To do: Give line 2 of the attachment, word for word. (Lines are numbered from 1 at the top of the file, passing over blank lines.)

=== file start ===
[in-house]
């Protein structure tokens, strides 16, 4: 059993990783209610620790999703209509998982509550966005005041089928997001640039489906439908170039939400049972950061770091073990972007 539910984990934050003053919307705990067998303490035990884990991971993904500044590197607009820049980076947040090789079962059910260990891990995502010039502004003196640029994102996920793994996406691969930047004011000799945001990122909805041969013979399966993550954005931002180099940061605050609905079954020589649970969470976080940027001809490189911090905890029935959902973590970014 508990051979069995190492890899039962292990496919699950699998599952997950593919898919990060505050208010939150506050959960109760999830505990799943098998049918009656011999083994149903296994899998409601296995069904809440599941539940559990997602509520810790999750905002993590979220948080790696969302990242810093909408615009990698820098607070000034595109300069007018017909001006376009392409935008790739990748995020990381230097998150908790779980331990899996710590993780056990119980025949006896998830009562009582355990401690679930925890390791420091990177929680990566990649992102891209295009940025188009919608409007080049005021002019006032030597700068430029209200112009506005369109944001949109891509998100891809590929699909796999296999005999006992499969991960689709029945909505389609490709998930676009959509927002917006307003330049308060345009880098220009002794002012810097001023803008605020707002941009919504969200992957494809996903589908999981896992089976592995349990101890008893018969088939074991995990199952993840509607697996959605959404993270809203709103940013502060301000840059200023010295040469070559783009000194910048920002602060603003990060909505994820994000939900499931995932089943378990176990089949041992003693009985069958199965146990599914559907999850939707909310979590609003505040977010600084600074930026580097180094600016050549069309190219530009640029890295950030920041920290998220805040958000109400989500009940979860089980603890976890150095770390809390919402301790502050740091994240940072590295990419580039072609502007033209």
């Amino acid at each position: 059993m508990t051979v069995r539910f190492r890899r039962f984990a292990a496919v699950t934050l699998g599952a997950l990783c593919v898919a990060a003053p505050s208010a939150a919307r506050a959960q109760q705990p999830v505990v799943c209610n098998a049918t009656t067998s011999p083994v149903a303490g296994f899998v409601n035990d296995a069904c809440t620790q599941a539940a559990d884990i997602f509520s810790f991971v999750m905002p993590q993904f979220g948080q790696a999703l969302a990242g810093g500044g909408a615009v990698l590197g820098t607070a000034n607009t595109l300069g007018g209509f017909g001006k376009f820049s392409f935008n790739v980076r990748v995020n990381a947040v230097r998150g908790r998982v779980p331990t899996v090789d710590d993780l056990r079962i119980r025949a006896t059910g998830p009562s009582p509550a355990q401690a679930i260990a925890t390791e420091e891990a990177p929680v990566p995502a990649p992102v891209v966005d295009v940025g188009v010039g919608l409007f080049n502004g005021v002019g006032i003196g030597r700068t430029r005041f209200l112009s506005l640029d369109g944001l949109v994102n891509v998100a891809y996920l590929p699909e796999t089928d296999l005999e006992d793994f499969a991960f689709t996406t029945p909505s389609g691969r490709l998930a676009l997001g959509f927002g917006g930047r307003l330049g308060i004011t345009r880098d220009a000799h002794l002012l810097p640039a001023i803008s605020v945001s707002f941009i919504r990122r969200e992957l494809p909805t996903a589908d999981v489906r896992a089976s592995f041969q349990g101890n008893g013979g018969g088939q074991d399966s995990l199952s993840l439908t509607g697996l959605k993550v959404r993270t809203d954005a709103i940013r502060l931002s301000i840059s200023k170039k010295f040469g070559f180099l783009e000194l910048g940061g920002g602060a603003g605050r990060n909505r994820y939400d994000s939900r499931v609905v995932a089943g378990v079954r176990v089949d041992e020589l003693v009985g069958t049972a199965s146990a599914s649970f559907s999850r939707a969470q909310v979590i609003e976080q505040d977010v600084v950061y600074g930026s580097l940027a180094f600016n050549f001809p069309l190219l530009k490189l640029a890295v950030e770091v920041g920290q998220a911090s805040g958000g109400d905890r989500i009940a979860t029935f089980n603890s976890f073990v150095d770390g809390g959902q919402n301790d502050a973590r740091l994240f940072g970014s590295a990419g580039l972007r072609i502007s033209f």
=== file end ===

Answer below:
């Protein structure tokens, strides 16, 4: 059993990783209610620790999703209509998982509550966005005041089928997001640039489906439908170039939400049972950061770091073990972007 539910984990934050003053919307705990067998303490035990884990991971993904500044590197607009820049980076947040090789079962059910260990891990995502010039502004003196640029994102996920793994996406691969930047004011000799945001990122909805041969013979399966993550954005931002180099940061605050609905079954020589649970969470976080940027001809490189911090905890029935959902973590970014 508990051979069995190492890899039962292990496919699950699998599952997950593919898919990060505050208010939150506050959960109760999830505990799943098998049918009656011999083994149903296994899998409601296995069904809440599941539940559990997602509520810790999750905002993590979220948080790696969302990242810093909408615009990698820098607070000034595109300069007018017909001006376009392409935008790739990748995020990381230097998150908790779980331990899996710590993780056990119980025949006896998830009562009582355990401690679930925890390791420091990177929680990566990649992102891209295009940025188009919608409007080049005021002019006032030597700068430029209200112009506005369109944001949109891509998100891809590929699909796999296999005999006992499969991960689709029945909505389609490709998930676009959509927002917006307003330049308060345009880098220009002794002012810097001023803008605020707002941009919504969200992957494809996903589908999981896992089976592995349990101890008893018969088939074991995990199952993840509607697996959605959404993270809203709103940013502060301000840059200023010295040469070559783009000194910048920002602060603003990060909505994820994000939900499931995932089943378990176990089949041992003693009985069958199965146990599914559907999850939707909310979590609003505040977010600084600074930026580097180094600016050549069309190219530009640029890295950030920041920290998220805040958000109400989500009940979860089980603890976890150095770390809390919402301790502050740091994240940072590295990419580039072609502007033209």